Parents are still largely unaware of the risks their children take on the net, even though 75% of teenagers use the net at home, says a report.
Three quarters have net access at home
A London School of Economics study suggested 57% had seen net porn but most stumbled on it accidentally via spam or pop-ups.
Only 16% of parents thought their children had seen porn online.
Children are aware of net safety, but parents need help in understanding how to talk through good and bad net experiences and risks, said the report.
Many nine to 19-year-olds worried that if they told their parents about negative experiences, their net use would be severely restricted or their parents would overreact.
Steep learning curve
"I am struck by a sense that a significant minority of parents don't know what they do online," report author Professor Sonia Livingstone, from the London School of Economics and Political Science, told BBC News Online.
"And perhaps it is because they see it as a more positive medium. They don't seem aware of the risks."
This lack of awareness meant parents were unable to properly support and guide their children.
The quick rate of net uptake amongst children in general posed a steep learning curve for them, their parents and teachers alike.
Most nine to 19-year-olds used the net frequently, at least once a week, but only for moderate amounts of time, the report found.
With the rapid growth in broadband, many children said they had more than one computer at home.
A fifth accessed the net in their bedrooms and 79% who had home access said they used the net with no supervision at all.
Worryingly, nearly a third, said they had not had lessons at school on how to use the net, even though most used it for homework.
Significantly, the report found that chatroom use was low: only 21% used them, preferring instant messaging programs (IM) instead.
The closure of MSN's global chatrooms last year had certainly contributed to this, said Professor Livingstone.
"But as soon as IM became widely available, that was the application they wanted anyway," she explained.
"There was a very strong preference for talking in peer networks, where they know people. They did not particularly want to chat to strangers."
Parents are not sufficiently aware that their children are still facing significant dilemmas and contradictions online either.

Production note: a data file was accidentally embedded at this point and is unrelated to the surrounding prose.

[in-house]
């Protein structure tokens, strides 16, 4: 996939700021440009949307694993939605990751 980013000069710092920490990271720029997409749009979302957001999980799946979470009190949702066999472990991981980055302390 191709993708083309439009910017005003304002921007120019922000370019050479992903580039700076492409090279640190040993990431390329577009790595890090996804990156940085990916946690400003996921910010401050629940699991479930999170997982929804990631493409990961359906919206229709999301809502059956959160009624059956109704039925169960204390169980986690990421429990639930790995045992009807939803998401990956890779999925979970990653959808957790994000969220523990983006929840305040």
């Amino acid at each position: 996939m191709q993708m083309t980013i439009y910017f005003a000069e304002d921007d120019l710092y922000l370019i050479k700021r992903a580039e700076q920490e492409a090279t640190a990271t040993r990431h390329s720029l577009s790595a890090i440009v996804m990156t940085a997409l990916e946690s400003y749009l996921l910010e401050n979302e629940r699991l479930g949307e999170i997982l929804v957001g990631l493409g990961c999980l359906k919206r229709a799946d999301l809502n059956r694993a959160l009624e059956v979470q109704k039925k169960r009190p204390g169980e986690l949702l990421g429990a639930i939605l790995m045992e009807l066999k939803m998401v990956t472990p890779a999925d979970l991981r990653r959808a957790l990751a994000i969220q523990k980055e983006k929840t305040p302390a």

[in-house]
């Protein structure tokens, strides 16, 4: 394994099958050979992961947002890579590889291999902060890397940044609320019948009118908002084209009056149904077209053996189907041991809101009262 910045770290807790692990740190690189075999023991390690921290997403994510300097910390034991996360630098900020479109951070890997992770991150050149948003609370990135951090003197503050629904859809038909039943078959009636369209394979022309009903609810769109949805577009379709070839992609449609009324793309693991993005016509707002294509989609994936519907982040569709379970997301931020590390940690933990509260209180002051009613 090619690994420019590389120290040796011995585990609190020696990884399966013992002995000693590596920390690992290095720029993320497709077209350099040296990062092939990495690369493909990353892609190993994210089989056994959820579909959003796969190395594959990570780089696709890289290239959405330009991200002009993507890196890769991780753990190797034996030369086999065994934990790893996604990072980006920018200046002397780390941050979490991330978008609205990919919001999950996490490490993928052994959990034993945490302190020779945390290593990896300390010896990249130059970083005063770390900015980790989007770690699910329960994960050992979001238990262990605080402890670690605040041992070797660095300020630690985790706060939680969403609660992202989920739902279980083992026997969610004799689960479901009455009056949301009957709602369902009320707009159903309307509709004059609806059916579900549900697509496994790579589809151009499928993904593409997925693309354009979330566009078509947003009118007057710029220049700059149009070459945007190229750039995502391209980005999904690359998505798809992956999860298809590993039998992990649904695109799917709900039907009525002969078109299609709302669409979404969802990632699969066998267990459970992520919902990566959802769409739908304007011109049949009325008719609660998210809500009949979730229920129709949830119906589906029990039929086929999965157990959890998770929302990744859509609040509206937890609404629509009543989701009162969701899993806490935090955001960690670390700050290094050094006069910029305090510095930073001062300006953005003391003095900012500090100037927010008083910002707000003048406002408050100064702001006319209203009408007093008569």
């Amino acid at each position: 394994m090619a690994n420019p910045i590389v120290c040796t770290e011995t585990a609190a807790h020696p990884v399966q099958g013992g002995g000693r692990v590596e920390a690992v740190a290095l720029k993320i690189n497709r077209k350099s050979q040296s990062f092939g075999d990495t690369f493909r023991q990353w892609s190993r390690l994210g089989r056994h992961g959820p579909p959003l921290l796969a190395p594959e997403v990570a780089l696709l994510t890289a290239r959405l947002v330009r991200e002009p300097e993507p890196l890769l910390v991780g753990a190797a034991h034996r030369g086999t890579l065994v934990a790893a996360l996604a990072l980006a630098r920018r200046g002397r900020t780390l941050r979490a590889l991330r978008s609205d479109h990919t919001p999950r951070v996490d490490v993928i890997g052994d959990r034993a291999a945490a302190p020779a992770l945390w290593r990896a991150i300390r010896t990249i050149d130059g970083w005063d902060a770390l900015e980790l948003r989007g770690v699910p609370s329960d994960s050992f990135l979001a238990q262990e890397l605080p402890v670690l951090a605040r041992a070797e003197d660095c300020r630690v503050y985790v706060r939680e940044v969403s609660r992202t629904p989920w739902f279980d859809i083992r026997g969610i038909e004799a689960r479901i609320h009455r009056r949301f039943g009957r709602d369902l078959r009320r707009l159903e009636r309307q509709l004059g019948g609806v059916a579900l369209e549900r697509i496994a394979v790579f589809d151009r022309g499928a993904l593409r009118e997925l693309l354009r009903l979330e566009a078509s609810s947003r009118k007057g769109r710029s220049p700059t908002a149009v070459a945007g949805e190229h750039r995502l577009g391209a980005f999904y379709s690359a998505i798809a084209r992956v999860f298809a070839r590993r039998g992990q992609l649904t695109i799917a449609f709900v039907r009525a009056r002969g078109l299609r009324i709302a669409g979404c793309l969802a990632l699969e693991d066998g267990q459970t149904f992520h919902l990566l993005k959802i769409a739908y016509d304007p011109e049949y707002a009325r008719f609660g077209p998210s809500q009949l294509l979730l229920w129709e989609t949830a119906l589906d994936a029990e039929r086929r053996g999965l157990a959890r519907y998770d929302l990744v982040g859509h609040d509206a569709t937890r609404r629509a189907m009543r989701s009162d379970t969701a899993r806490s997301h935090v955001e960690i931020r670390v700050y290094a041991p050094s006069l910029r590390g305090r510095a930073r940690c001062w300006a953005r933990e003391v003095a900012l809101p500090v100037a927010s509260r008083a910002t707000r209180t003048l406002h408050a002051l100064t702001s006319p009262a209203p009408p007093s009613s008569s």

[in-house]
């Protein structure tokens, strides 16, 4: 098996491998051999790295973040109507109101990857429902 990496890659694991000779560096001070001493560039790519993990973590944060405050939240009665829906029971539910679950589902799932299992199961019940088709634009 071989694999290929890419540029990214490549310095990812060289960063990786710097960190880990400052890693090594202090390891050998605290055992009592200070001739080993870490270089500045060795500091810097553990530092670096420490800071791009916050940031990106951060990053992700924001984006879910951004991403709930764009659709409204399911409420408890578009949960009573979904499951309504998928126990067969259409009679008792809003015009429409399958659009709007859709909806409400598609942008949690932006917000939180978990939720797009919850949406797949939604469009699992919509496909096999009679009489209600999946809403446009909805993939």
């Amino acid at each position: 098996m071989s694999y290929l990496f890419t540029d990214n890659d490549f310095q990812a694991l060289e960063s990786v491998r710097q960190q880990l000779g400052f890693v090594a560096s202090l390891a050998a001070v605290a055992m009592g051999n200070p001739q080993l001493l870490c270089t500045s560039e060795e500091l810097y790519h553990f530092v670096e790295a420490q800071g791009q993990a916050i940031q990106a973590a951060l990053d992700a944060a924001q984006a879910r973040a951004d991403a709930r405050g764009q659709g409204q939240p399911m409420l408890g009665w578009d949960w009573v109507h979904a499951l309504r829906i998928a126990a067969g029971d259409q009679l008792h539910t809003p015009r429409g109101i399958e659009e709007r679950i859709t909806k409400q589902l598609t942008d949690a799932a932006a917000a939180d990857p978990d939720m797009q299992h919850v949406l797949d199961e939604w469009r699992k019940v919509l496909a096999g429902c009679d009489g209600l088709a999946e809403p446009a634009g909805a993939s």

Many children are aware of what they should and should not do online, but their net experiences were contradictory.
Nearly half of UK children, 46%, had given out personal information online, but only 5% of parents were aware they had.
Many had no choice when applications or websites they wanted to use required such details as part of their registration process.
"You can know the rule that it is not safe, but if you go to a site which asks for that information, you have to give that information.
"It is impossible for them to be responsible and under those circumstances and it is hard for them to work out what is reliable and what is safe," said Professor Livingstone.
In order for them to help, parents need to be able to identify the risks and opportunities while respecting children's right to privacy, the report concluded.
"It is clear that parents don't feel they have sufficient resources, information and understanding about what the net is.
"There is a strong tendency to say, well my child knows more about it than me," Professor Livingstone said.
But, she added, parents needed to be aware that the nature of risks and dangers was a constantly "moving target".
Keeping up-to-date by talking sensibly about what children might do online and unpleasant issues they may have to deal with was key.
That way parents might have a better understanding about what the net can offer children and how to deal with problems when they arise, especially as more go online.
More could be done on the policy and net service providers side too. Anti-spam efforts were helping to divert unwanted content away from children.
But even though great efforts had been made by service providers and other groups to give children safety advice, many were still unsure what they should do if they came across nasty content.
Some kind of portal where children knew they could get everything they needed in one place was perhaps needed, she suggested.
The UK Children Go Online report, funded by the Economic and Social Research Council under the e-Society programme, surveyed 1,511 young people aged nine to 19, and 906 parents.